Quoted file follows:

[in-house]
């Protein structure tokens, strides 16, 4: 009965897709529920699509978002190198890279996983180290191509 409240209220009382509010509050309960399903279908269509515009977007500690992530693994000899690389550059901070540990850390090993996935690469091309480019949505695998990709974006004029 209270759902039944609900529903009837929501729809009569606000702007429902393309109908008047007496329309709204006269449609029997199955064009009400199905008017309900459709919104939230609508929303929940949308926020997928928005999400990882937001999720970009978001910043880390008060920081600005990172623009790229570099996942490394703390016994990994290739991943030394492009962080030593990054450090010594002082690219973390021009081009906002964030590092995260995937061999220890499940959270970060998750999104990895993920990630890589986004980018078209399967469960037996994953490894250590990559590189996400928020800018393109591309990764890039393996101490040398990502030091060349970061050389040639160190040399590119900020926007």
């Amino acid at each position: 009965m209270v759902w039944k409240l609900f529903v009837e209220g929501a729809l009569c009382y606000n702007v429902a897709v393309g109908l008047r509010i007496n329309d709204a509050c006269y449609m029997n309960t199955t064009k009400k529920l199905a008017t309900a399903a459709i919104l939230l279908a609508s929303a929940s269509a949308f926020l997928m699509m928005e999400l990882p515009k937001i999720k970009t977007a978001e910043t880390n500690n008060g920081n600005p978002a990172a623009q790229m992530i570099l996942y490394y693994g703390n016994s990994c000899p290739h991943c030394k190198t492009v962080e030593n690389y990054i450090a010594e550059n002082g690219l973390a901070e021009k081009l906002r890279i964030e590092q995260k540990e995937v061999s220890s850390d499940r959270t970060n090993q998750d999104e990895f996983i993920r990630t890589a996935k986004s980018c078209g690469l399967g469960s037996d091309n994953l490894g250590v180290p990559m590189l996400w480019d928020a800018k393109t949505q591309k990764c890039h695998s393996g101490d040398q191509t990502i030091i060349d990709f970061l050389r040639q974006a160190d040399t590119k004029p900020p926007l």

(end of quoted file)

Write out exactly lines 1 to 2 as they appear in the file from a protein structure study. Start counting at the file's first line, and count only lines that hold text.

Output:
[in-house]
């Protein structure tokens, strides 16, 4: 009965897709529920699509978002190198890279996983180290191509 409240209220009382509010509050309960399903279908269509515009977007500690992530693994000899690389550059901070540990850390090993996935690469091309480019949505695998990709974006004029 209270759902039944609900529903009837929501729809009569606000702007429902393309109908008047007496329309709204006269449609029997199955064009009400199905008017309900459709919104939230609508929303929940949308926020997928928005999400990882937001999720970009978001910043880390008060920081600005990172623009790229570099996942490394703390016994990994290739991943030394492009962080030593990054450090010594002082690219973390021009081009906002964030590092995260995937061999220890499940959270970060998750999104990895993920990630890589986004980018078209399967469960037996994953490894250590990559590189996400928020800018393109591309990764890039393996101490040398990502030091060349970061050389040639160190040399590119900020926007």